01 April 2013 19:49 [Source: ICIS news]
WASHINGTON (ICIS)--US trade officials on Monday invited industry and other public comment on the proposed transatlantic trade agreement with the EU, saying that the planned deal could “achieve a substantial increase in transatlantic trade”.
In addition, the USTR said that a two-day public hearing on the parameters of a US-EU trade agreement will be held 29-30 May at the US International Trade Commission (USITC) in Washington, DC.
On 20 March, the USTR formally notified Congress that it would enter into negotiations with the EU for a Transatlantic Trade and Investment Partnership (TTIP).
In its invitation for public comment issued on Monday, the USTR said that the possibility of a trade deal was raised by Obama and European leaders during the November 2011 US-EU summit meeting in Washington.
The prospect of a broad US-EU trade agreement was welcomed by US chemicals manufacturers, who noted that European tariffs on chemical imports cost US producers more than $1bn (€780m) annually.
The USTR, part of the White House, said that comments on the proposed trade deal could address the reduction or elimination of tariffs, any concessions that the US should seek, general and product-specific negotiating objectives and improved regulatory compatibility between the US and EU.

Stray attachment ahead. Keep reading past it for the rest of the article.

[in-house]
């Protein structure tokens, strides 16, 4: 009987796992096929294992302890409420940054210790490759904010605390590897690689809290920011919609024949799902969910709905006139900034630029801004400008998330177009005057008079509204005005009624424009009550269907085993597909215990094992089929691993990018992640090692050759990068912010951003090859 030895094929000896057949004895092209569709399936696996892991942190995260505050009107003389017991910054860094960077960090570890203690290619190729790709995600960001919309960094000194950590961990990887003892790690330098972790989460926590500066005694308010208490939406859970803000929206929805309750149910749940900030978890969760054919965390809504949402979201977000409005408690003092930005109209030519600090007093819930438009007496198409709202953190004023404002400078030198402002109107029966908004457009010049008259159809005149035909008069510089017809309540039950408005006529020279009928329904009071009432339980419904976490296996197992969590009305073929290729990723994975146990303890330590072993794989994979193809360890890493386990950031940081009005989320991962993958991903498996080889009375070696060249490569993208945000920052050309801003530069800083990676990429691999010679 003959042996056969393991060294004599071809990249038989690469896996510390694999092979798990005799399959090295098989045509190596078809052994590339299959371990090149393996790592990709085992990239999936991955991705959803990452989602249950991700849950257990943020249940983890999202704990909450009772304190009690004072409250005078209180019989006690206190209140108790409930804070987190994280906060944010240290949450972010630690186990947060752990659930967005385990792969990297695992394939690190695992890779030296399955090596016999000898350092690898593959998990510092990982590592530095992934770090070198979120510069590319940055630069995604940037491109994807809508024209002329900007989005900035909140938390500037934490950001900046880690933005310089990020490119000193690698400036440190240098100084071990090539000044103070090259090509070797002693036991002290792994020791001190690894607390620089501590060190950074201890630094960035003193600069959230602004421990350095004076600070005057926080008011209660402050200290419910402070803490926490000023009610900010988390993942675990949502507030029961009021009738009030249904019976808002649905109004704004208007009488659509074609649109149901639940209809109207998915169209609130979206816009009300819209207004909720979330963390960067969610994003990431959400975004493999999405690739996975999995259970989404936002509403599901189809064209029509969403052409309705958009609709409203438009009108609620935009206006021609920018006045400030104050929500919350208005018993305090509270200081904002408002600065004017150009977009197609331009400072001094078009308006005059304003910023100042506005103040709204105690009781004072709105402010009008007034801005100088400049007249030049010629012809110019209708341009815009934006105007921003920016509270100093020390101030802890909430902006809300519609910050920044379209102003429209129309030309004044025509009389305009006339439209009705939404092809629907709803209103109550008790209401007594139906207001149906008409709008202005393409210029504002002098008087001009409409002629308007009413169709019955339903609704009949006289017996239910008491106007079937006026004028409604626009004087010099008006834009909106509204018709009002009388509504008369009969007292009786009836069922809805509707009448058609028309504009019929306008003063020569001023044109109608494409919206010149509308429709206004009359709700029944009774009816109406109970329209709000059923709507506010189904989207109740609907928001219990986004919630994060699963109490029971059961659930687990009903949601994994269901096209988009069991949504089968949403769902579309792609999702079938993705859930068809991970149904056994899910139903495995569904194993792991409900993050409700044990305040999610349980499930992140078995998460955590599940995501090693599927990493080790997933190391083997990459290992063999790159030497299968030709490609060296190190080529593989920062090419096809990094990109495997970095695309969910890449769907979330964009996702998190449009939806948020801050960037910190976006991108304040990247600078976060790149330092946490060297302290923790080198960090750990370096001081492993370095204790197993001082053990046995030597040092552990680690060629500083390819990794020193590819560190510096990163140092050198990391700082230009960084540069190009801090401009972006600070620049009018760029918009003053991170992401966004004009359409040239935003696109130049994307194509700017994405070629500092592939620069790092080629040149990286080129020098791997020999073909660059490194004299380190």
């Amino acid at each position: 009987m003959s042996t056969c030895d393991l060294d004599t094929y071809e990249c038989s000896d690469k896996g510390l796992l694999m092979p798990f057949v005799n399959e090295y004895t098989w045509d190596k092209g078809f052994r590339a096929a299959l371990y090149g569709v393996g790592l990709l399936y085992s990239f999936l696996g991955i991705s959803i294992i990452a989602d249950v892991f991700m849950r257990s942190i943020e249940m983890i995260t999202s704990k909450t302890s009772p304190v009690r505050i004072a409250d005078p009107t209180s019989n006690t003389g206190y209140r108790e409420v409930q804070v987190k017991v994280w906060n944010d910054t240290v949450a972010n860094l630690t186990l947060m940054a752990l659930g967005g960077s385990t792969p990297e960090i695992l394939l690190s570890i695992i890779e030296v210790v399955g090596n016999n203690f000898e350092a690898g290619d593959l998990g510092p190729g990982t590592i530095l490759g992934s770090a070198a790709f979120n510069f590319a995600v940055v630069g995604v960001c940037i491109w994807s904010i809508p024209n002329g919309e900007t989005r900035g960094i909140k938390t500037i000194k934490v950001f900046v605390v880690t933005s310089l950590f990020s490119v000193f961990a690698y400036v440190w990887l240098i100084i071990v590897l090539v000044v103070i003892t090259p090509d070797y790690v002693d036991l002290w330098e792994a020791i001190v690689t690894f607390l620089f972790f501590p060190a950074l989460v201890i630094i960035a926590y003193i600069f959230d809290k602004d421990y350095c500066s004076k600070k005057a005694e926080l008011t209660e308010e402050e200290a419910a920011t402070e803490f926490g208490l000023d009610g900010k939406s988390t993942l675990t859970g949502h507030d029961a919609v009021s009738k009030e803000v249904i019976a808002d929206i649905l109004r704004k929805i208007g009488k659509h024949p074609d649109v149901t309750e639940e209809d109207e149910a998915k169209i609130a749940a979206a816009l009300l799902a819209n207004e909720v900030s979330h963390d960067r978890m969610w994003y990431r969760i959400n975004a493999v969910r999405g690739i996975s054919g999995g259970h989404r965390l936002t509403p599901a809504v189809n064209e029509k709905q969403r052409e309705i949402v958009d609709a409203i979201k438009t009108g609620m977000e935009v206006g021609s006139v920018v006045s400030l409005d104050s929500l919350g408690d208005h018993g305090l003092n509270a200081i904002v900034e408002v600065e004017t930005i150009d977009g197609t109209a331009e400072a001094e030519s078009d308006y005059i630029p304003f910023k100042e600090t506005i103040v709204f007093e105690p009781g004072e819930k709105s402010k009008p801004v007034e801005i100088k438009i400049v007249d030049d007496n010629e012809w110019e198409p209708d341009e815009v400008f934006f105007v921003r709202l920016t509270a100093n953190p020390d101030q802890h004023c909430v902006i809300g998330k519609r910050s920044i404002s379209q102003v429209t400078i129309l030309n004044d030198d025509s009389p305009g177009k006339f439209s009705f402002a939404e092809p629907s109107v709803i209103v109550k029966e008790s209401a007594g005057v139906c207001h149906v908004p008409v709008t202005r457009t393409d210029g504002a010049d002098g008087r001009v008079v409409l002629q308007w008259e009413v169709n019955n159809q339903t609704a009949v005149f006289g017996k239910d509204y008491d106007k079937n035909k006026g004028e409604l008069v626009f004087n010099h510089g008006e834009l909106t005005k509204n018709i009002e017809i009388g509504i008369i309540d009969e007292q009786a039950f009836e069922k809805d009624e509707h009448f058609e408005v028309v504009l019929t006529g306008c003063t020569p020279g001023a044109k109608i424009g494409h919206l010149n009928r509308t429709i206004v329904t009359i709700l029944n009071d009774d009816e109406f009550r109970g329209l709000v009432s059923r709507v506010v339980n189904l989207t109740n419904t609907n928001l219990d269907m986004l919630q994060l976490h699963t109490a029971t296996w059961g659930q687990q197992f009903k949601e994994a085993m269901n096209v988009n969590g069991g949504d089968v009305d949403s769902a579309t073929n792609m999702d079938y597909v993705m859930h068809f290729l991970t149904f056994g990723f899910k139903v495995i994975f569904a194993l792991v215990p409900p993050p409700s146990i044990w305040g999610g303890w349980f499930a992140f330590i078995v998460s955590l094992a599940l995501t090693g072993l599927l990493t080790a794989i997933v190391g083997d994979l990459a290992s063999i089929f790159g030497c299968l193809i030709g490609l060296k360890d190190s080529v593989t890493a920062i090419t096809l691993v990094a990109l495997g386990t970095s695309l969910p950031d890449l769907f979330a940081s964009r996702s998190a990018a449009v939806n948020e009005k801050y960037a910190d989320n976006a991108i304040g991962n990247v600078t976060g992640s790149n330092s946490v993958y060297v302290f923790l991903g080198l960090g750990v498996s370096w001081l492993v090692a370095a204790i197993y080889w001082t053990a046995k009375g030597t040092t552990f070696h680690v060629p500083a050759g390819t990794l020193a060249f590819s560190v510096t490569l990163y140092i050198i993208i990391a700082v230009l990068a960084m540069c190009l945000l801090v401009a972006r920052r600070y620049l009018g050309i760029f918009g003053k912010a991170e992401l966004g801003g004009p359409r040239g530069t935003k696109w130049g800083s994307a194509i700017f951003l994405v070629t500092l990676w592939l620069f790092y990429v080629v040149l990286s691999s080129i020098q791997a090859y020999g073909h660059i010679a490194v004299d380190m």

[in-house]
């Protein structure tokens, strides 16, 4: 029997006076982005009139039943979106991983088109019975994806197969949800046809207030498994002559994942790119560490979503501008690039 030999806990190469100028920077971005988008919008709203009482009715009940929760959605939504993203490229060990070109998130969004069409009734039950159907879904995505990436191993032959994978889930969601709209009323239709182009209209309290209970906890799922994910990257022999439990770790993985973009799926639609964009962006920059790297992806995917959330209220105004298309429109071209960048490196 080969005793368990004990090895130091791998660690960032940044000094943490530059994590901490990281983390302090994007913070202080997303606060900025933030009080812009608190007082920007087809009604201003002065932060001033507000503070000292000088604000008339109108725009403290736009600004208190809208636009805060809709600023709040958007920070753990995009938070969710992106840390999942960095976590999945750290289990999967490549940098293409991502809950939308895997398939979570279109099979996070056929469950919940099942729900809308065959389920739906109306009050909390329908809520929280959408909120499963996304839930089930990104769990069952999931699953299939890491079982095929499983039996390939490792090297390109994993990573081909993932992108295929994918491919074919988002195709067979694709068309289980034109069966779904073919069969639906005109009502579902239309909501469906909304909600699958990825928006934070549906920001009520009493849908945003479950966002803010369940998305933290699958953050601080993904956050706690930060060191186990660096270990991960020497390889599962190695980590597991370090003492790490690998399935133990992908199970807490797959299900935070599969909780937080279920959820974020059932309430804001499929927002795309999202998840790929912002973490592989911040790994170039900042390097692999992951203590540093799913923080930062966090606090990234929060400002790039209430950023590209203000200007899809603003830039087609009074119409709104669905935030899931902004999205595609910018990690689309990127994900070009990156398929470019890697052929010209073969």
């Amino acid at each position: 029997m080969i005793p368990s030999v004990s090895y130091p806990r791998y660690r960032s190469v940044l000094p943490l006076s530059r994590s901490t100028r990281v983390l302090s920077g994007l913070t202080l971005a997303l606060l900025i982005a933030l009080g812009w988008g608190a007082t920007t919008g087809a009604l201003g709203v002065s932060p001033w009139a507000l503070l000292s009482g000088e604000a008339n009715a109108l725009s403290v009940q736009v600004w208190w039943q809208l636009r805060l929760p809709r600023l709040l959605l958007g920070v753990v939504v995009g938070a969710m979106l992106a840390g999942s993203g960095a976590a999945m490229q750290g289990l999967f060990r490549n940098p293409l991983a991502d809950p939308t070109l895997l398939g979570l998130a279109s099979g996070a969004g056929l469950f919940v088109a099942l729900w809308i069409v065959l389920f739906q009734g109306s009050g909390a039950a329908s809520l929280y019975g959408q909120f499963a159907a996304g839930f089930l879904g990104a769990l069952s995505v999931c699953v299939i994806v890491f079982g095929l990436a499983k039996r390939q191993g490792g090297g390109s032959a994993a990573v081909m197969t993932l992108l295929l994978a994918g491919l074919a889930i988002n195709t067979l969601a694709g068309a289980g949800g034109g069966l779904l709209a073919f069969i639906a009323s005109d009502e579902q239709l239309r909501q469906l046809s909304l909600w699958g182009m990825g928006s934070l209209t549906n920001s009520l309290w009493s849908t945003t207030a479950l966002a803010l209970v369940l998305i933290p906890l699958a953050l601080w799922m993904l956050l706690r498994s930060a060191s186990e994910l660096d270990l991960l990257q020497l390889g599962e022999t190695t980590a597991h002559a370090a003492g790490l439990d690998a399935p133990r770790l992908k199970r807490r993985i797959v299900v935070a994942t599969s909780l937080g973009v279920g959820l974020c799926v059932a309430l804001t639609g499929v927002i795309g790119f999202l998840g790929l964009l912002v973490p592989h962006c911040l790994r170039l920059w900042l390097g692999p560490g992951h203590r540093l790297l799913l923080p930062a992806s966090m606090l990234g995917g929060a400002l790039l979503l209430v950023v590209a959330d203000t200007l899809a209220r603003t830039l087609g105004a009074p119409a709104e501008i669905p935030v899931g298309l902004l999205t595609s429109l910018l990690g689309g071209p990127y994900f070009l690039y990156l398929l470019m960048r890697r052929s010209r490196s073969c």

Some in the US chemicals industry have expressed concern that greater harmonisation of US and EU regulations could allow Europe’s controversial programme for registration, evaluation, authorisation and restriction of chemicals (REACH) to migrate into the US regulatory environment.
USTR said that comments and the upcoming two-day public hearing also could address environmental and labour issues and protections for intellectual property rights (IPR).
IPR security is a major concern of US chemical and plastics manufacturers.
The US and EU already have significant bilateral trade, which totalled nearly $646bn in 2012, including some $265.1bn in US exports to the EU bloc and $380.9bn in imports from the region.
Comments should be submitted online at the federal government’s central regulatory website and should cite docket number USTR-2013-0019.
($1 = €0.78)
Paul Hodges studies key influencers shaping the chemical industry in Chemicals and the Economy
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